## Distributing AO Samples

When reprojecting data the key to success is to make sure your samples are well distributed through time. The Halton sequence was made popular for reprojection methods after Brian Karis presented his High Quality Temporal Supersampling. It is a sequence that gives well distributed samples in space as well as in time.If we add an offset to a single AO sample we can see that after 2π it repeats (as expected)

So we use 8 samples ranging from [0, 2π] distributed by using the first 8 terms of a base 3 Halton sequence: {1/3, 2/3, 1/9, 4/9, 7/9, 2/9, 5/9, 8/9} x 2π

And this is the result using 6 AO samples.

Notice that there is some banding that can appear. By adding a dithered offset to the current sample's radius we can remove this quite nicely. We use a 4x4 pattern based on the Bayer matrix.

And here are our samples distributed through time. If anyone has a better way of distributing these I would be very interested to know.

## Reprojection function

When doing any temporal reprojection it is crucial to have a good reprojection function. I like to refer to this as a similarity function. Its purpose is to identify how likely it is that the reprojected samples correspond to the samples of the current pixel. When writing this function it's quite important to have a convenient way to visualize it. If the function gets complicated, it's a good idea to isolate the different terms of the function so that you can reason and debug them individually. The reprojection function we use is a combination of three main terms.### Disocclusion Term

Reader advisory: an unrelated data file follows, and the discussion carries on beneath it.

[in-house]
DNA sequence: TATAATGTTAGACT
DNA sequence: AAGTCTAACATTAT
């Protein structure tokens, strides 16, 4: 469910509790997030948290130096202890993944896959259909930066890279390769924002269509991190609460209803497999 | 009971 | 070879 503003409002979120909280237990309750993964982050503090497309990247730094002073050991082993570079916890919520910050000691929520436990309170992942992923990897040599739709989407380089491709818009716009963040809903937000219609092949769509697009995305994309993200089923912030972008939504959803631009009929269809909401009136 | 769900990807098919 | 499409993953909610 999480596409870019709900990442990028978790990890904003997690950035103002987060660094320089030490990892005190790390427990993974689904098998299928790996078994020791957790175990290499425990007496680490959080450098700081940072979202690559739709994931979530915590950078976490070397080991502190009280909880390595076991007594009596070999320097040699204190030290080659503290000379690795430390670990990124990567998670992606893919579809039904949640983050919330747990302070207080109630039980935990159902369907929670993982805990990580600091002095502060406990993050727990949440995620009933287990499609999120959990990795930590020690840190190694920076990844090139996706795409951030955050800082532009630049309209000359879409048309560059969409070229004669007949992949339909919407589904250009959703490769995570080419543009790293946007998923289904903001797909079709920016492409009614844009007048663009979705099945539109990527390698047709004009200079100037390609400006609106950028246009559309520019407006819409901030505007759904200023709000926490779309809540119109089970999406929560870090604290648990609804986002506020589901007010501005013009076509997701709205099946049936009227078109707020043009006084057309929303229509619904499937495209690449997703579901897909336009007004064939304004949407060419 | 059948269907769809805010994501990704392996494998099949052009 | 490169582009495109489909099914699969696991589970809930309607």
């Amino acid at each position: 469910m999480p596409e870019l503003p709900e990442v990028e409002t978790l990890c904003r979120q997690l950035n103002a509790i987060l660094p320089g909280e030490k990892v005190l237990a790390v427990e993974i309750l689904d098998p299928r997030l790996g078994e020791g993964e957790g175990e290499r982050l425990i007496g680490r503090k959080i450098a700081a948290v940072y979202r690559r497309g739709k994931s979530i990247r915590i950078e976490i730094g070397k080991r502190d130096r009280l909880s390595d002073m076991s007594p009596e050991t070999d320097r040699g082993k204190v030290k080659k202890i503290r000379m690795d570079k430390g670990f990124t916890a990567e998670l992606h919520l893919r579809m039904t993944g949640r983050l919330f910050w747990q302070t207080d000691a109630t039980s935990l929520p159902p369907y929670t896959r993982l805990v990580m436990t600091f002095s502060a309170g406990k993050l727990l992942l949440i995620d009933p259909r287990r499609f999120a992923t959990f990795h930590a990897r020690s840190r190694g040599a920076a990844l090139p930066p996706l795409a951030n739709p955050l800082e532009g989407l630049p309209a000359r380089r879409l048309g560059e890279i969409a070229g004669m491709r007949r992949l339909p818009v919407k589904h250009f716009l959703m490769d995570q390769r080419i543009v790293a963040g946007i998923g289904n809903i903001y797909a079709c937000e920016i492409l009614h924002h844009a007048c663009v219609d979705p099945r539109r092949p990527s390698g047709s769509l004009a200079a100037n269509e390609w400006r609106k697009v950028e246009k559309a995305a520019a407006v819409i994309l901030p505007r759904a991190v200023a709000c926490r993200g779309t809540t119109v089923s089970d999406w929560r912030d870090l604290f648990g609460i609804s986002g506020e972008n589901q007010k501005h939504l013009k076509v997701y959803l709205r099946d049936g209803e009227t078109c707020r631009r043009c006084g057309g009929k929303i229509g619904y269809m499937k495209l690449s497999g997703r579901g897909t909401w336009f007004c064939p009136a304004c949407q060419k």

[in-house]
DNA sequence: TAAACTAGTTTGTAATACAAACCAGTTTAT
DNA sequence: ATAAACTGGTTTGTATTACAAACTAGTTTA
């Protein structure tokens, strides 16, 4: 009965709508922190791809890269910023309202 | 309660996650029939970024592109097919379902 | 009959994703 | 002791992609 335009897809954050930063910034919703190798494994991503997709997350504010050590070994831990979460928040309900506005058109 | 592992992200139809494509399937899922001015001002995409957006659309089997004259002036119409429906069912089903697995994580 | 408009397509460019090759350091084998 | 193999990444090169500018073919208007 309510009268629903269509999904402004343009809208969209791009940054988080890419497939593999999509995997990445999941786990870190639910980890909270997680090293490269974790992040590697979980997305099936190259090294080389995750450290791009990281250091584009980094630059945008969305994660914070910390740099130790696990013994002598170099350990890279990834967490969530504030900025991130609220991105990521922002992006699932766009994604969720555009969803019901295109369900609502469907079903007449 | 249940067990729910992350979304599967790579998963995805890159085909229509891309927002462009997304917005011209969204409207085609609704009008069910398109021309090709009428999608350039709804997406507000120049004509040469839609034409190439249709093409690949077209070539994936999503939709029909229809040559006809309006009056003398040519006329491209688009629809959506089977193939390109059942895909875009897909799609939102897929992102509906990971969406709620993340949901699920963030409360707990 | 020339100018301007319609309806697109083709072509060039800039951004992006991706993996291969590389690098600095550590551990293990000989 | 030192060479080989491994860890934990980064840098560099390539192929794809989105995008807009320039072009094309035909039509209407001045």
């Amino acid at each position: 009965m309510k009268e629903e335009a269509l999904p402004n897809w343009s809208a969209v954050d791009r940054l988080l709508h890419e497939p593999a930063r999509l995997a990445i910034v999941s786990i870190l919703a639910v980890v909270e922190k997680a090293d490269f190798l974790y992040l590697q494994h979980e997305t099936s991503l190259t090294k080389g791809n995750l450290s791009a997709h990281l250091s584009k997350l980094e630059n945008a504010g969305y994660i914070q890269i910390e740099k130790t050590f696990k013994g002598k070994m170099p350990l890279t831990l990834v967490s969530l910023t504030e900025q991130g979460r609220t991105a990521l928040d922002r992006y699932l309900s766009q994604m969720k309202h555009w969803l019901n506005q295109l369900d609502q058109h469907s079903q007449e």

`depth_similarity = saturate(pow(prev_depth/current_depth, 4) + DEPTH_MIN_SIMILARITY);`

### Velocity Term

The second term is also very straight forward and consists simply of reducing the similarity for fast moving pixels. A moving pixel has less chance of reprojecting successfully than a still one.`velocity_similarity = saturate(velocity * VELOCITY_SCALAR);`

### Dangerous Samples Term

The idea is to identify if the AO samples we are gathering are touching moving objects. To do this efficiently, we encode a moving bit as part of the depth buffer info passed in to the SAO algorithm. If you use the mip chain described by the SAO paper, make sure that you forward that 'moving bit' to the lower levels of the mip chain. This idea was presented by Anton Michels during the Labs R&D: Rendering Techniques in Rise of the Tomb Raider presentation earlier this year. Since each AO sample will need to read the depth information we get the 'moving bit' read for free.```
samples_similarity = saturate(num_moving_samples * MOVING_SAMPLES_SCALAR);
samples_similarity *= (LOW_VELOCITY_SIMILARITY - MOVING_SAMPLES_MIN_SIMILARITY);
samples_similarity = lerp(samples_similarity, prev_samples_similarity, 0.9);
samples_similarity = min(samples_similarity, current_samples_similarity);
```

To try and invalidate samples associated with fast moving object, the Dangerous Samples term is accumulated through time. An idea described quite well by Oliver Mattausch in his TSSAO Gpu-Pro2 article which he called 'smooth invalidation'.

Here's the kind of ghosting we get without identifying 'dangerous' samples.

With this term as part of the reprojection function we can eliminate most of the ghosting that arises from the temporal reprojection:

## Putting it all together

The final similarity term is calculated by combining all terms together.```
similarity = depth_similarity * LOW_VELOCITY_SIMILARITY - velocity_similarity;
similarity *= (LOW_VELOCITY_SIMILARITY - HIGH_VELOCITY_SIMILARITY);
similarity = saturate(similarity - samples_similarity);
```

Well, that's it! Nothing too ground breaking but I thought I'd share. If anyone has ideas or suggestions on how to improve any of this please let us know!